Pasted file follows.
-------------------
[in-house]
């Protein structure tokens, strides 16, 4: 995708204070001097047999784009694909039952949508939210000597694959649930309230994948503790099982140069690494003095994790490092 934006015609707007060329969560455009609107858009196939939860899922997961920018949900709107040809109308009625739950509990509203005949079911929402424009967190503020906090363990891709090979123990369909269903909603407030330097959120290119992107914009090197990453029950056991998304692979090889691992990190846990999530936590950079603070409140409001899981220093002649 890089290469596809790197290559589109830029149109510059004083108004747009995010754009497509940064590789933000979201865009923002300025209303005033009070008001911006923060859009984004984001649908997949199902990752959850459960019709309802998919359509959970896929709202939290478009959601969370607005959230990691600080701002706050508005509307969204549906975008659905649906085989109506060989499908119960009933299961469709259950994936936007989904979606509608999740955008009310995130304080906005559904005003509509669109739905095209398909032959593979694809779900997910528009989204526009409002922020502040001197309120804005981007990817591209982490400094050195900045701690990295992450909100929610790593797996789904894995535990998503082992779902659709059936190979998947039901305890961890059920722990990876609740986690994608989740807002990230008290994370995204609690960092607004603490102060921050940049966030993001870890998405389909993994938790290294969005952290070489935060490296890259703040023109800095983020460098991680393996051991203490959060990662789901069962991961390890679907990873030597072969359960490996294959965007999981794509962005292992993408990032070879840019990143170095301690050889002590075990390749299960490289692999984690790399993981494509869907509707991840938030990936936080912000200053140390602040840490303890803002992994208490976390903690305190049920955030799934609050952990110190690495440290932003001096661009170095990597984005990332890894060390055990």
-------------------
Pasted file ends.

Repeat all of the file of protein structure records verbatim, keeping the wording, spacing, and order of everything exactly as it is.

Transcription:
[in-house]
């Protein structure tokens, strides 16, 4: 995708204070001097047999784009694909039952949508939210000597694959649930309230994948503790099982140069690494003095994790490092 934006015609707007060329969560455009609107858009196939939860899922997961920018949900709107040809109308009625739950509990509203005949079911929402424009967190503020906090363990891709090979123990369909269903909603407030330097959120290119992107914009090197990453029950056991998304692979090889691992990190846990999530936590950079603070409140409001899981220093002649 890089290469596809790197290559589109830029149109510059004083108004747009995010754009497509940064590789933000979201865009923002300025209303005033009070008001911006923060859009984004984001649908997949199902990752959850459960019709309802998919359509959970896929709202939290478009959601969370607005959230990691600080701002706050508005509307969204549906975008659905649906085989109506060989499908119960009933299961469709259950994936936007989904979606509608999740955008009310995130304080906005559904005003509509669109739905095209398909032959593979694809779900997910528009989204526009409002922020502040001197309120804005981007990817591209982490400094050195900045701690990295992450909100929610790593797996789904894995535990998503082992779902659709059936190979998947039901305890961890059920722990990876609740986690994608989740807002990230008290994370995204609690960092607004603490102060921050940049966030993001870890998405389909993994938790290294969005952290070489935060490296890259703040023109800095983020460098991680393996051991203490959060990662789901069962991961390890679907990873030597072969359960490996294959965007999981794509962005292992993408990032070879840019990143170095301690050889002590075990390749299960490289692999984690790399993981494509869907509707991840938030990936936080912000200053140390602040840490303890803002992994208490976390903690305190049920955030799934609050952990110190690495440290932003001096661009170095990597984005990332890894060390055990």